Comedy of Manners is synonymous to Restoration comedy. After the ban of eighteen years by Puritan regime and reopening of the theatres in 1660 signalled a renaissance of English drama. Restoration comedy is notorious for its voluptuous explicitness, a quality encouraged by Charles I personally and by the rakish aristocrats ethos of his court. This period was denigrated for its licentiousness for transgressing the norms of decency and morality. The Comedy of manners depicted a small world fashionable parts of the London of Charles I’s time. This world valued form and style both on speech and conduct and places good breeding for above moral excellence. The pursuit of pleasure was the chief business of the characters in Restoration comedy. Restoration comedy centred itself with a couple or two of fine gentlemen and ladies. The characters are aristocrats by birth and breeding. They provide the standard by which other characters are judged. There are some lesser characters too. Most of the plots appear to have been chiefly designed as a means of exhibiting human ingenuity, and as a means of providing occasion for witty discussion of manners. The dramatists use several common devices, such as disguise, eavesdropping, forging of letters to complicate their plots.
John Dryden was born on August 9, 1631, at Aldwincle in Northamptonshire. He was the eldest of fourteen children of Erasmus Dryden and Mary Pickering. His family were prosperous people, who brought him up in the strict Puritan faith and was educated at Westminster school and later went to Trinity College, Cambridge. He made good use of his opportunities and was excellent in studying especially the classics. He became a friend of Sir Robert Howard. Afterwards on 1663 he married lady Elizabeth the royalist sister of Sir Howard. However it was not a happy one. He gained over poetical power by 1660. His first part of the dramatic career lasted till 1680. At this time he wrote Astrraea Redux (1660) where he showed Charles I as the restorer of peace and order at the time of anarchy. It was written on the celebration of Charles’ return to England. In his Annus Mirabilis(1667) a historical poem wrote about the events of 1666; the English defeat of the Dutch naval fleet and the Great Fire of London. He wrote Dramatic Poesy arguably his best of unsystematic prefaces and essays at the time of Great Plague of London which closed the theatres in1665. He wrote Absalom and Achitophel (1681), The Medal (1682) in line of satirical poems based on current political controversies.
History of English language will explain, why learning English as a second language is difficult without proper instruction, even though basic components are same. Throughout its history English has been influenced by the varieties of language. Living languages never remain static. Every language is the product of change and continues to change as long as it is spoken. Only dead languages like ...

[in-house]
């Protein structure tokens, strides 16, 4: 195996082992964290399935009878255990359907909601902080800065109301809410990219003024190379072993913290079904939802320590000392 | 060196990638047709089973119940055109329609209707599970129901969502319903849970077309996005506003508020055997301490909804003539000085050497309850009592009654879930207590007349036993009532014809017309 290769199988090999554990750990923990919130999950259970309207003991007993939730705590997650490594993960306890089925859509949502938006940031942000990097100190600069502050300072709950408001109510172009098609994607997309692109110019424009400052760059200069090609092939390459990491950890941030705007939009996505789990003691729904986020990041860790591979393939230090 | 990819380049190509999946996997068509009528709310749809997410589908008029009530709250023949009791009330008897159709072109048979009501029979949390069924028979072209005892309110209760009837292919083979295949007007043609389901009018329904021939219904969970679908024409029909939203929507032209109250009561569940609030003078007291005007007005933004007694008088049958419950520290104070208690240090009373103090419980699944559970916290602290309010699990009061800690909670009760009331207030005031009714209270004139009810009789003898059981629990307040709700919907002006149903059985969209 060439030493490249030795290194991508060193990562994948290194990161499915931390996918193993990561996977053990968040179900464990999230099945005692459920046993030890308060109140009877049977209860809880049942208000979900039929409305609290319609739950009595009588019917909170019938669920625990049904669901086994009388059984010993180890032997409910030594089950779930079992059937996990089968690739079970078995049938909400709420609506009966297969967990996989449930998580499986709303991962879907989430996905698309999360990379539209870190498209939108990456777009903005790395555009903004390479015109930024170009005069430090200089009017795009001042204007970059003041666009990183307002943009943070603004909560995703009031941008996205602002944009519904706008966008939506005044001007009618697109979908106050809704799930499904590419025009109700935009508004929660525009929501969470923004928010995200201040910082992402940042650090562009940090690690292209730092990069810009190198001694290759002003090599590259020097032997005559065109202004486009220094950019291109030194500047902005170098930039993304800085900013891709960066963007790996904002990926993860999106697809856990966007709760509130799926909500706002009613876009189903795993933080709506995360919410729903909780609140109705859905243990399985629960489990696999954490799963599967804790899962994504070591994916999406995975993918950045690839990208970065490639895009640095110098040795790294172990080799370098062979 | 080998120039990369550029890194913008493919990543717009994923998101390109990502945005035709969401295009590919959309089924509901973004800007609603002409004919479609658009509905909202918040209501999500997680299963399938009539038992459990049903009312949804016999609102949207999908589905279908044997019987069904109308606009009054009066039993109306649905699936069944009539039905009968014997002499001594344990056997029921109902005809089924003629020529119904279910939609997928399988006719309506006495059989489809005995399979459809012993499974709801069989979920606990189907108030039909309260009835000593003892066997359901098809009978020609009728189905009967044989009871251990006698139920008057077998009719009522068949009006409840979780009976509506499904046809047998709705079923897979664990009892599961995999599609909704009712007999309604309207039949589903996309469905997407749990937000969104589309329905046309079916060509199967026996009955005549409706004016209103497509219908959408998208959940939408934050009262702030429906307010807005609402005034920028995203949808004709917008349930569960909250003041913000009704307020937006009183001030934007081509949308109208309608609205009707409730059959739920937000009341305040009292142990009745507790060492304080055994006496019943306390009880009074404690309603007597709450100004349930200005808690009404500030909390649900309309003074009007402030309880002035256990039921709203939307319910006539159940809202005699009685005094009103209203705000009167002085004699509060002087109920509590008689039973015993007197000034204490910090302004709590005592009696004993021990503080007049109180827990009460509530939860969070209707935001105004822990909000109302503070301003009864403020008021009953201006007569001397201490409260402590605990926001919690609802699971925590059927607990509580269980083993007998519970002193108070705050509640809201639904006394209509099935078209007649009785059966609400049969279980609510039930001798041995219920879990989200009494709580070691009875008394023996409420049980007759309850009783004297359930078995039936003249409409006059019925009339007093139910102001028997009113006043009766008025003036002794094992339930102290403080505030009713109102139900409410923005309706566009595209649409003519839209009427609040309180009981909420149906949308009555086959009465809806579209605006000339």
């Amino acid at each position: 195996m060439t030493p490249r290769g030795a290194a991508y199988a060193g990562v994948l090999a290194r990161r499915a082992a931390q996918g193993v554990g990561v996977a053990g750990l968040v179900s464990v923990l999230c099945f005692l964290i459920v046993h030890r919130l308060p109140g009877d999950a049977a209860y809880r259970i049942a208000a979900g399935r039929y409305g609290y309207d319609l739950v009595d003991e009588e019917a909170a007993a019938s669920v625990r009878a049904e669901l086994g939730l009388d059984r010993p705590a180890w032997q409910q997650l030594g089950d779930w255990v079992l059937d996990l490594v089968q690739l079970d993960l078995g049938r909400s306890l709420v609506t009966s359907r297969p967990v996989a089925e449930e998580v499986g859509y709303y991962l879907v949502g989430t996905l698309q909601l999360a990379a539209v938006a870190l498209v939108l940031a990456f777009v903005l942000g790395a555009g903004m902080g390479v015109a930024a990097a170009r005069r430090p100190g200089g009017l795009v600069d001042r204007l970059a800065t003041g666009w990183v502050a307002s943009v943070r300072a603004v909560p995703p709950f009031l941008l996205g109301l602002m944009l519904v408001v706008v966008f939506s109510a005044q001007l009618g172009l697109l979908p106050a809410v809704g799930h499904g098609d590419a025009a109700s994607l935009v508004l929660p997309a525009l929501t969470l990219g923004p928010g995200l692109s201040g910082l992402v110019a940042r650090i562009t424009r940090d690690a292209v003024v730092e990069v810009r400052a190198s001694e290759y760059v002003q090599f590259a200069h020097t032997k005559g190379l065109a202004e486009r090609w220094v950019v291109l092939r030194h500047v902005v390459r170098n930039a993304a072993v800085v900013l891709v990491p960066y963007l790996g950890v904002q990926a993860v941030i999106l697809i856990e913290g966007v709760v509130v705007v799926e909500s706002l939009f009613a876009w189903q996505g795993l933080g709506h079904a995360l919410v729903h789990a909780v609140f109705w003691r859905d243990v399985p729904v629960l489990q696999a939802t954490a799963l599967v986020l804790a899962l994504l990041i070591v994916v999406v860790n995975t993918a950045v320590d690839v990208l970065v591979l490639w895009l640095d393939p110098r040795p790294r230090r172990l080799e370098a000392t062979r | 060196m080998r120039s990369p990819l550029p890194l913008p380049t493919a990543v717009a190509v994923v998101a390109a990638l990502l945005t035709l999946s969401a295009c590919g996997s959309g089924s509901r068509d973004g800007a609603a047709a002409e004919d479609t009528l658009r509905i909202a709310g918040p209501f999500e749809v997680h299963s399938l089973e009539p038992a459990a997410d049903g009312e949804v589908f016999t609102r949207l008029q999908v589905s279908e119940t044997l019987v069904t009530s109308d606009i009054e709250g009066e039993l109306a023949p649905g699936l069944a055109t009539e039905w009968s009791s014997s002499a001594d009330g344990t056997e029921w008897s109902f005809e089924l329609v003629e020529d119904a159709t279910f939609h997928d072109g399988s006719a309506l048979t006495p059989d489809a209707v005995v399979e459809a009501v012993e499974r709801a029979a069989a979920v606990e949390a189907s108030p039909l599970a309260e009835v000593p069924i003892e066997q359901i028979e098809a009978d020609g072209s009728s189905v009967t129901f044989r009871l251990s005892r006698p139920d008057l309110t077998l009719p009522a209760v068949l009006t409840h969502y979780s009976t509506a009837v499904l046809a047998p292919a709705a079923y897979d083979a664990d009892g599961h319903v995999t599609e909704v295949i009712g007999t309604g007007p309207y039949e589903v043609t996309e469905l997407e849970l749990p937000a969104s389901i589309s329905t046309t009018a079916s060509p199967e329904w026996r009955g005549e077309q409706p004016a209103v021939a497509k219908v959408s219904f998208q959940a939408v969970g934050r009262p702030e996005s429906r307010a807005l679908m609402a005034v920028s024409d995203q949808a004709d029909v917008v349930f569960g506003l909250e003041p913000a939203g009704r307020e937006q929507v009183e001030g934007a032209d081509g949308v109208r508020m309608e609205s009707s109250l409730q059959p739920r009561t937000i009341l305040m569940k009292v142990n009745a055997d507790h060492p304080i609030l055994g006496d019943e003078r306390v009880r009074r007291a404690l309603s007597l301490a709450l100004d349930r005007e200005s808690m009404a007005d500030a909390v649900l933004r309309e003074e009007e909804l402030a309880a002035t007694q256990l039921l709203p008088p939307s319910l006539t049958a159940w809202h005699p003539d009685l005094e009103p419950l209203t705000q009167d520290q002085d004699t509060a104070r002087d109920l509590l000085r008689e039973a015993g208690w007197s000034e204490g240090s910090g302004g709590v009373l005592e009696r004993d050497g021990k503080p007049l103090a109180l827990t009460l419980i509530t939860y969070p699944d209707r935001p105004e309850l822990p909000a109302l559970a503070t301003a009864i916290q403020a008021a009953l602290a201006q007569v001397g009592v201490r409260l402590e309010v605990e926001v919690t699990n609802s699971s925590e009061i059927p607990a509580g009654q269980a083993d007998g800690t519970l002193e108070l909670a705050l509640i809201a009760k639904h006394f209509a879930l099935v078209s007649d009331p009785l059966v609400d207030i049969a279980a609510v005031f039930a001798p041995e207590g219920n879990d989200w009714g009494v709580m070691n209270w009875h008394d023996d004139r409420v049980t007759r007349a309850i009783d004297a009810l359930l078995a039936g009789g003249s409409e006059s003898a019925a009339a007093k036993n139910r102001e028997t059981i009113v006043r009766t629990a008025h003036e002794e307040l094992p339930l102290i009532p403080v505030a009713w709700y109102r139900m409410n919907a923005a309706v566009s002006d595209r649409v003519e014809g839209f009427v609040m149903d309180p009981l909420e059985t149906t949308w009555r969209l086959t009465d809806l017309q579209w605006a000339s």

In MacFlecknoe (1682) Dryden found his true vocation, verse satire. The aged Richard Flecknoe a Catholic priest and a tedious writer, has long ruled the empire of Dullness :
“All human things are subject to decay,
And when fate summons, monarchs must obey”
Flecknoe- like Augustus- adopts an heir the playwright Shadwell. Dryden mainly satirize Shadwell for his offenses against literature but more immediately we nay suppose for his habitual badgering of him on the stage and in print. The greatest writer of the age is John Dryden, who established the heroic couplet as the prevailing verse form in English poetry. Dryden was made the poet laureate in 1670 after the death of Davenant. Because of his refusal to take oaths of allegiance to the new government left him out of favour at court. His translations of Horace, Juvenal, Ovid, Lucretius and Theocritus came at this time of his career. His translation of Virgil was a defining and great work which became national event.
Auden referred to Dryden as “the master of the middle style”- that was a model for his contemporaries and for much of 18th century.
His heroic couplet became the dominant poetic form of the 18th century. Many writers like Alexander Pope were influenced by him.
The Term Paper on The Domestication of the English Language for Literary Purpose in Nigeria: Creating a National Identity Dare Owolabi
Abstract—Nigeria is, obviously, one of the largest ESL users in the world. The language that first came with the colonial masters as a foreign language has since grown in leaps and bounds to now become a second language and, unarguably, the country’s official language. As the largest black nation in the world, Nigeria, using English as the official language, has affected the language in a way that ...
“The veneration with which his name is pronounced by every cultivator of English literature, is paid to him as he refined the language, improved the sentiments and turned the numbers of English poetry”– summoned Samuel Johnson about Dryden.
Dryden brought up the development of the art of literary criticism in his essays and in the numerous prefaces to his poems. This is certainly a large work for a man and he is worthy of honour.